One Common, Sinister Word You Must Cut From Your Writing TODAY

Save your readers’ valuable time by writing content that moves

Remove this hidden word from your writing

Whether you write commercial fiction or non-fiction, we’re not in the book selling business, we’re in the time-buying business. Authors purchase their reader’s time in exchange for consuming the book. Time is the great equalizer. We can’t buy more. Everyone gets 24 hours, unless they die in the middle of the day.

Before I tell you the word, I’ll explain why I’m so passionate about its removal. First, it’s not this one word. This is about writing tighter overall. There are other words and I’ll cover them later.

When we write tighter we give the reader the same story she may get with the long-winded version, but you saved her time. When we write tighter, the work becomes pure. There’s no filler or fluff to make the book thicker. I am appalled with how many big-name commercial authors whose editors allow them to drone-on for dozens of pages, with exposition that could be stated in three sentences.

I realize this is not a popular opinion.

However, I write the way I like to read. I’ve got a TBR (to be read) pile the height of my house. I give the author ten minutes to grab my attention, no matter the genre. Whether it’s a fiction or non-fiction story, if you don’t sink the hook in the first ten minutes, I’ll donate your book to the thrift shop. I don’t have the time.

I don’t have this all figured out. I work every day to hone my craft — to get a little better than yesterday. But once I find these little sinister words, they’re easy to cut out during editing. You’re reader will appreciate it and your work will be cleaner.

What’s the word?


I’ll give you examples in a second, but first I’ll share why it’s sinister. There are many words we use in casual conversation which have no business in our writing. Writing is not identical to conversational language.

I believe it’s important to deliver your message as clean and simple as possible. Don’t say something in five words you can say with one. Don’t say something in ten words you can say in three.

Every word matters.

You’ll get better at this with practice. Deliberate word choice is hard when you start writing. Every sentence needs re-writing. With practice comes cleaner thinking. If you piggyback edit as you write, you won’t have much to clean-up during the editing process.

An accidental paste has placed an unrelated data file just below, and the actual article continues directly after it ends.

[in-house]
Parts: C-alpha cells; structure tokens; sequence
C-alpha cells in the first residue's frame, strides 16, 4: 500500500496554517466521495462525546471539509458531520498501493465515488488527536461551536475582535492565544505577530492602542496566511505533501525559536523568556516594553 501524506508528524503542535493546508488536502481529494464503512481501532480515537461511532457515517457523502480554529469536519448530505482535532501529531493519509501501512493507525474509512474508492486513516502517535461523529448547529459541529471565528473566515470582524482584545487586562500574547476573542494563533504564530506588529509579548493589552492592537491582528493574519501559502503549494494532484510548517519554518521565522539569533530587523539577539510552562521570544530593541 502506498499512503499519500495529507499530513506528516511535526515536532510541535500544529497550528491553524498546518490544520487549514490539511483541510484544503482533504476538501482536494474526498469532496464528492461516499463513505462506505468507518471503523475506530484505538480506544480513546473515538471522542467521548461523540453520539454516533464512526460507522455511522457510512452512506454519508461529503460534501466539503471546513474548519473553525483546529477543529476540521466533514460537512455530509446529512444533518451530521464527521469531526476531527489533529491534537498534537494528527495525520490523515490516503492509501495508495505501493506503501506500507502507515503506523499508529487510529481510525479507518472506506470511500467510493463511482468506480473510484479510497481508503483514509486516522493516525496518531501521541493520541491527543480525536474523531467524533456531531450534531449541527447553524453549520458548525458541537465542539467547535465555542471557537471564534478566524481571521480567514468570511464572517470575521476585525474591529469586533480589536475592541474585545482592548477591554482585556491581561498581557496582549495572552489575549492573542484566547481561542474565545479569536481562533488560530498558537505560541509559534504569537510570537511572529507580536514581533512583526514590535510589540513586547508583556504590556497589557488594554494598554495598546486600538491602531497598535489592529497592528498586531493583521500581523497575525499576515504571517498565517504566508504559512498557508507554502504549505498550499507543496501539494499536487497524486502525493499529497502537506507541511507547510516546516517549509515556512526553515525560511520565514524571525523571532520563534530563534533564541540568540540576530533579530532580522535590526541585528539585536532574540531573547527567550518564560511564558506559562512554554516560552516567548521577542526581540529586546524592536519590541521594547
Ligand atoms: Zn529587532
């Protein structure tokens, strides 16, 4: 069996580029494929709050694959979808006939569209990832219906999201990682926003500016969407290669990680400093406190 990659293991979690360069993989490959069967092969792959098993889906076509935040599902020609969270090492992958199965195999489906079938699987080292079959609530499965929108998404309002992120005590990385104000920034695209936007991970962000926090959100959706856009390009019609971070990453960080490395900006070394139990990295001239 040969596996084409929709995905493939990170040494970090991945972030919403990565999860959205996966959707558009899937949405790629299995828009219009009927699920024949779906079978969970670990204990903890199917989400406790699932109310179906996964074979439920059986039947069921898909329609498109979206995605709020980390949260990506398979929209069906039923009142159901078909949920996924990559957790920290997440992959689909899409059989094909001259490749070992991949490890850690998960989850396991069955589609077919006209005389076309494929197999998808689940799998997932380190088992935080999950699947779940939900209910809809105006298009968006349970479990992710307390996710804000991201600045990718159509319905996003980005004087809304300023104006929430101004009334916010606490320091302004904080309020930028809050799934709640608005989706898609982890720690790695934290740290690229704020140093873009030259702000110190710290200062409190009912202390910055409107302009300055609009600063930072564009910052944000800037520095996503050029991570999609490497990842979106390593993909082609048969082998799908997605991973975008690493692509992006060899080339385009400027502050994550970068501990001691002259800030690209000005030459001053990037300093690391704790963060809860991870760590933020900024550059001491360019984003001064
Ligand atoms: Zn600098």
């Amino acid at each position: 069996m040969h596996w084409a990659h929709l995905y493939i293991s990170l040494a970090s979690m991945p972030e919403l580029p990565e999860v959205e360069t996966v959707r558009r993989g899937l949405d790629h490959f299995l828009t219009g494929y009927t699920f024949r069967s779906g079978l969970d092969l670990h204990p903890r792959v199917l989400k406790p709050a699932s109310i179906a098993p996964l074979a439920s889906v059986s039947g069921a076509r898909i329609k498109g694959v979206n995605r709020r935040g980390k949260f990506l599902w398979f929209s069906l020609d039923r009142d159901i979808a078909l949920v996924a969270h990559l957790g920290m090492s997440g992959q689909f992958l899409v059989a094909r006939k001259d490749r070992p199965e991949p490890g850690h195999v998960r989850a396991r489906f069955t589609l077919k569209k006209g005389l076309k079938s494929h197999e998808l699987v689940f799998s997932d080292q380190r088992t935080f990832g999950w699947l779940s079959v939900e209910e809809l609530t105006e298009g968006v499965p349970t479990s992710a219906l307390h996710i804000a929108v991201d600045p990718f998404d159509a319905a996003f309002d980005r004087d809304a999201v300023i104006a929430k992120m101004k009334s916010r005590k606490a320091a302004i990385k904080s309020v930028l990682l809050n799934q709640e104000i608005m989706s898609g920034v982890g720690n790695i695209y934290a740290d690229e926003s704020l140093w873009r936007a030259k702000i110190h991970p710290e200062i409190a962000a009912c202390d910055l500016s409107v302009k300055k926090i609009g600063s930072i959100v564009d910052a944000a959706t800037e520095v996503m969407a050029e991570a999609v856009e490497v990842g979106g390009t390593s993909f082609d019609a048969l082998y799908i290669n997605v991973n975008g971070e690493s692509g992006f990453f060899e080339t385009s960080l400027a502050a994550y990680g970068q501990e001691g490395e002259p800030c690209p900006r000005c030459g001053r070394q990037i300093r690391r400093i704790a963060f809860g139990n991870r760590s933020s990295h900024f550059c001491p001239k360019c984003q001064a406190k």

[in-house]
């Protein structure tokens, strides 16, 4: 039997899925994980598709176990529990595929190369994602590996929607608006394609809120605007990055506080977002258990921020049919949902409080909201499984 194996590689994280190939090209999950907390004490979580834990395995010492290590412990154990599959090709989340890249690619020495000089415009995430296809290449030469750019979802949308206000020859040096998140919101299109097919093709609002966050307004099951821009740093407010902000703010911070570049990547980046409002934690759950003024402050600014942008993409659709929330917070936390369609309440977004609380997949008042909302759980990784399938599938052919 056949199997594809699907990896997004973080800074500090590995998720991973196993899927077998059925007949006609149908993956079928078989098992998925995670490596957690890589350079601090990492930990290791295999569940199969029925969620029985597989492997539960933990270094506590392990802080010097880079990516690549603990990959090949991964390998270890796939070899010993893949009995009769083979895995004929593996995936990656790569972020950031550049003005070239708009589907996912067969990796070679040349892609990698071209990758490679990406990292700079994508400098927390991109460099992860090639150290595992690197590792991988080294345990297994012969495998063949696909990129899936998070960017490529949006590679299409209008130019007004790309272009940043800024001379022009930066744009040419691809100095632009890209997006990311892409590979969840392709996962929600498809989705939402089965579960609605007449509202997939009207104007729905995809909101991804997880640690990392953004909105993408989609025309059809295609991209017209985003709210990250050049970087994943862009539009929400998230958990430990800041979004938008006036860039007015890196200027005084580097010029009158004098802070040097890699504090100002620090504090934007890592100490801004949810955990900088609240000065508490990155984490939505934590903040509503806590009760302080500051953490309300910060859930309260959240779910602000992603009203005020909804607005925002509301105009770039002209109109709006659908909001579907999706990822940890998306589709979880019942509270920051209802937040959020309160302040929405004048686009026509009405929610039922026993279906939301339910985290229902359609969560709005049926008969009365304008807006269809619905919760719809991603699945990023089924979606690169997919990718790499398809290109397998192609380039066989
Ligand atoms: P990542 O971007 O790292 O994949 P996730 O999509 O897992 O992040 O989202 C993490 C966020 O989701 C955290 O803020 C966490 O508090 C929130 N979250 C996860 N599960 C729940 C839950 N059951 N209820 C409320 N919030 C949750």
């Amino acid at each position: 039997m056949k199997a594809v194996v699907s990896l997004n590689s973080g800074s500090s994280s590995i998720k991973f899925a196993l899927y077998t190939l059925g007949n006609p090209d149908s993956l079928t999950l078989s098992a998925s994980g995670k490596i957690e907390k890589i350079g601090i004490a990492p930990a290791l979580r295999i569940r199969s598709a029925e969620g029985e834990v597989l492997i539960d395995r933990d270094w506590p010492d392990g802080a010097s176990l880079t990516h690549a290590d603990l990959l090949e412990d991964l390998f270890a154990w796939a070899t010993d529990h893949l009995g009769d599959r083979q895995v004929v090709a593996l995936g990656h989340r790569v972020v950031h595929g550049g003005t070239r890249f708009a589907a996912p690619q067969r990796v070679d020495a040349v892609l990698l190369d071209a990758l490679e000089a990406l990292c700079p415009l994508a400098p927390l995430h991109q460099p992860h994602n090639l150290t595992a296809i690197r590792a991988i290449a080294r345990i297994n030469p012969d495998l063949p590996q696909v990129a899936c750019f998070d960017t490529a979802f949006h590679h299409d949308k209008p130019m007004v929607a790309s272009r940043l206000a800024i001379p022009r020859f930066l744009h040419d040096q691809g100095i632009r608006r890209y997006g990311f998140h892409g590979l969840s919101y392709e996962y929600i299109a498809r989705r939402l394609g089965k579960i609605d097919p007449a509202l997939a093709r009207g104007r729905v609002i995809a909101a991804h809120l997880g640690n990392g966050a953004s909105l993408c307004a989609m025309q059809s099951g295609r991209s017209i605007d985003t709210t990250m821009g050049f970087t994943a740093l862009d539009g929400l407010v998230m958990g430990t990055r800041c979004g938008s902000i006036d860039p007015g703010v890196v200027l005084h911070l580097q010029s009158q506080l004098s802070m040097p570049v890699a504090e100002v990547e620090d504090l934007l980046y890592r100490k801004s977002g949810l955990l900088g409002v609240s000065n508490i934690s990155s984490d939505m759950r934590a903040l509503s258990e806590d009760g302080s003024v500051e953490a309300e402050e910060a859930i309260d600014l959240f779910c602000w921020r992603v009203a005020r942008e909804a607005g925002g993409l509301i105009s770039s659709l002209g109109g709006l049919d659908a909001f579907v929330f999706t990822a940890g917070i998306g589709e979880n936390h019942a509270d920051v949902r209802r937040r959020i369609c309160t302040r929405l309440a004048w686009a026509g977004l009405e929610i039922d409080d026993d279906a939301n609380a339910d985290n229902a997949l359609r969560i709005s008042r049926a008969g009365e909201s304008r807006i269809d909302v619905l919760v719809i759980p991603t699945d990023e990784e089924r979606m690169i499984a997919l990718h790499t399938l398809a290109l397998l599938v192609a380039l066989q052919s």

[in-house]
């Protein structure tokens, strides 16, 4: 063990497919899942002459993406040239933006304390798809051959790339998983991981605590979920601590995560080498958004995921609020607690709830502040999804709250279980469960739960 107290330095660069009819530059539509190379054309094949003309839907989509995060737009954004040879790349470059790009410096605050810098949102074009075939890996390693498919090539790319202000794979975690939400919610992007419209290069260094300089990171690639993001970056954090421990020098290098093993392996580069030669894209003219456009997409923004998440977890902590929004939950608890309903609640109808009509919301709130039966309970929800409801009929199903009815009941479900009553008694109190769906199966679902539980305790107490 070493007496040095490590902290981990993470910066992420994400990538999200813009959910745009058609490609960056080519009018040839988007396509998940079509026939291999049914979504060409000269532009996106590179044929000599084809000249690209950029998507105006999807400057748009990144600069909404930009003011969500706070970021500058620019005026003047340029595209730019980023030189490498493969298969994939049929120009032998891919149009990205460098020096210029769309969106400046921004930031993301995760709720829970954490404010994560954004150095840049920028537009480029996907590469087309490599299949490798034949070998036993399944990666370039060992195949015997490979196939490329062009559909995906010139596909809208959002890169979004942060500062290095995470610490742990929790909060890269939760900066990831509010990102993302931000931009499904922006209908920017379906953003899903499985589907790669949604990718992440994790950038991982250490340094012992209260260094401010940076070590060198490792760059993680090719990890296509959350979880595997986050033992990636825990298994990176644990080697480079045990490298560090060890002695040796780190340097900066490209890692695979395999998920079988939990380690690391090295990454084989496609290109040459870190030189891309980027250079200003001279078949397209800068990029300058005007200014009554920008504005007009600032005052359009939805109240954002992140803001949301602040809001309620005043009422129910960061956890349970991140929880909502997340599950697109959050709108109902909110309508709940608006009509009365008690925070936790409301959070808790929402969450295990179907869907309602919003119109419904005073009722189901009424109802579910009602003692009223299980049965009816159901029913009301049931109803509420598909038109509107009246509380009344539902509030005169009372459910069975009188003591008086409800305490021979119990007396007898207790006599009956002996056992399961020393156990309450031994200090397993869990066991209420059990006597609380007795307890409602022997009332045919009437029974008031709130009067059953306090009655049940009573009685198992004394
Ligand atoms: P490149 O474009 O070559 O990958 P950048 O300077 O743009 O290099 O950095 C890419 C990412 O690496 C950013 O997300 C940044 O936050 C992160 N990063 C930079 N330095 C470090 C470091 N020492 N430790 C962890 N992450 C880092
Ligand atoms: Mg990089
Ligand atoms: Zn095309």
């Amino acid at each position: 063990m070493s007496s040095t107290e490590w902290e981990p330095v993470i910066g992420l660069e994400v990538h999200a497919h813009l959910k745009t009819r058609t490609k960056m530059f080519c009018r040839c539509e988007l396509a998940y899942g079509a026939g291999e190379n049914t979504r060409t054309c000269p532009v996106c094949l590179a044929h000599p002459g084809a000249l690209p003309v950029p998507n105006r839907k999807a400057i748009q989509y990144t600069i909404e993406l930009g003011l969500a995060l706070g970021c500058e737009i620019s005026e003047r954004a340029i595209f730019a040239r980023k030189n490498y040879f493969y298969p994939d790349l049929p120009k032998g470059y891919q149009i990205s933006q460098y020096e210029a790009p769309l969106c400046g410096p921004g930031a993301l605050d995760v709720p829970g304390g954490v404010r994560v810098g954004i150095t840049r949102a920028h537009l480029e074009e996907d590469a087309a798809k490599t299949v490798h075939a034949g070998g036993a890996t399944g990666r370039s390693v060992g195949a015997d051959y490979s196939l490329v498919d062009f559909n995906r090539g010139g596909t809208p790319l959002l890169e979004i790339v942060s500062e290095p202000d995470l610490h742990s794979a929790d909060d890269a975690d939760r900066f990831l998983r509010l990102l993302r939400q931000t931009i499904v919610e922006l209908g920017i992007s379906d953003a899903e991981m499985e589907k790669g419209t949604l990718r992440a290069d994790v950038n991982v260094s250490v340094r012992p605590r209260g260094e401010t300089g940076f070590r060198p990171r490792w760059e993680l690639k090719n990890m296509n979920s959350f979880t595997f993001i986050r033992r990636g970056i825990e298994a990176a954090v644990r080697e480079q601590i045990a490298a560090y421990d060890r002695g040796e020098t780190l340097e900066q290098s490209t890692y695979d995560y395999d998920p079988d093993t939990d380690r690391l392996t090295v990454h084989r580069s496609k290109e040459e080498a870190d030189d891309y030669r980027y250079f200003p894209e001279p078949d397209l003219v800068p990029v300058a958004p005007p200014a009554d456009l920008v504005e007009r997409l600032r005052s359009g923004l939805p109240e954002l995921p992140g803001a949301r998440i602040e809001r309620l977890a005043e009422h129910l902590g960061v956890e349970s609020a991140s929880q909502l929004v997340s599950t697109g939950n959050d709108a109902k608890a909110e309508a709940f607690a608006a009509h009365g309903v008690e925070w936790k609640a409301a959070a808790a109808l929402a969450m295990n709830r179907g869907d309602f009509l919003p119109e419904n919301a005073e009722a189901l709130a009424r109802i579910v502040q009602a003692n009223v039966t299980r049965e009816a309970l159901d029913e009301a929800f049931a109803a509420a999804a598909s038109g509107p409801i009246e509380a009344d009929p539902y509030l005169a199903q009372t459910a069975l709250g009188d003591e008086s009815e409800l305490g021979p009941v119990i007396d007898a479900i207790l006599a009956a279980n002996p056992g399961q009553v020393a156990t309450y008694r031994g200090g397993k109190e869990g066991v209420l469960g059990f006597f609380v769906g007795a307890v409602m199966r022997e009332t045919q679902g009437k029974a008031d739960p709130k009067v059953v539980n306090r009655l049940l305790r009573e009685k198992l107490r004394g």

Here’s a post I wrote about the way I use mobile writing (and real-time editing)



  • I understand that you want to be a good writer when you’re older.
  • The fact that you’re standing in this spot means that you’re dedicated.
  • I see that you like ice cream.
  • We hope that you have a good time on vacation.
  • She didn’t realize that the man in the window had a gun.


  • I understand you want to be a good writer when you’re older.
  • You’re standing in this spot. It means you’re dedicated.
  • I see you like ice cream.
  • We hope you have a good time on vacation.
  • She didn’t realize the man in the window had a gun.

Now, these examples don’t shorten the sentences much, but the word THAT is peppered everywhere. We use it in conversation without thinking about it. And it transfers to our writing. Both good and bad examples are grammatically correct.

Although a piece of writing is grammatically correct doesn’t mean you can’t improve it.

Note: Sometimes the work requires a THAT. Don’t take find/replace to it, thinking you can remove every instance. But you can remove most uses while enhance the work simultaneously.

Here’s another post I wrote about removing amateur phrases in your work:

My writing is chopped and minimal. The work isn’t for everyone, but I learned through Strunk and White’s book, The Elements of Style, coupled with William Zinsser’s classic book On Writing Well — cut the writing to the bone.

When you find your THATs, you’ll find other words. Eventually, you’ll cut entire paragraphs. Tight writing is brain training.

Tight writing is distillation. It’s easier to pad your writing and over-explain a scene. Editing is art. The words that aren’t in the work are as important as the words which are (I had to use THAT in that sentence — there it is again).

Remove words until it hurts. Then, remove a few more.

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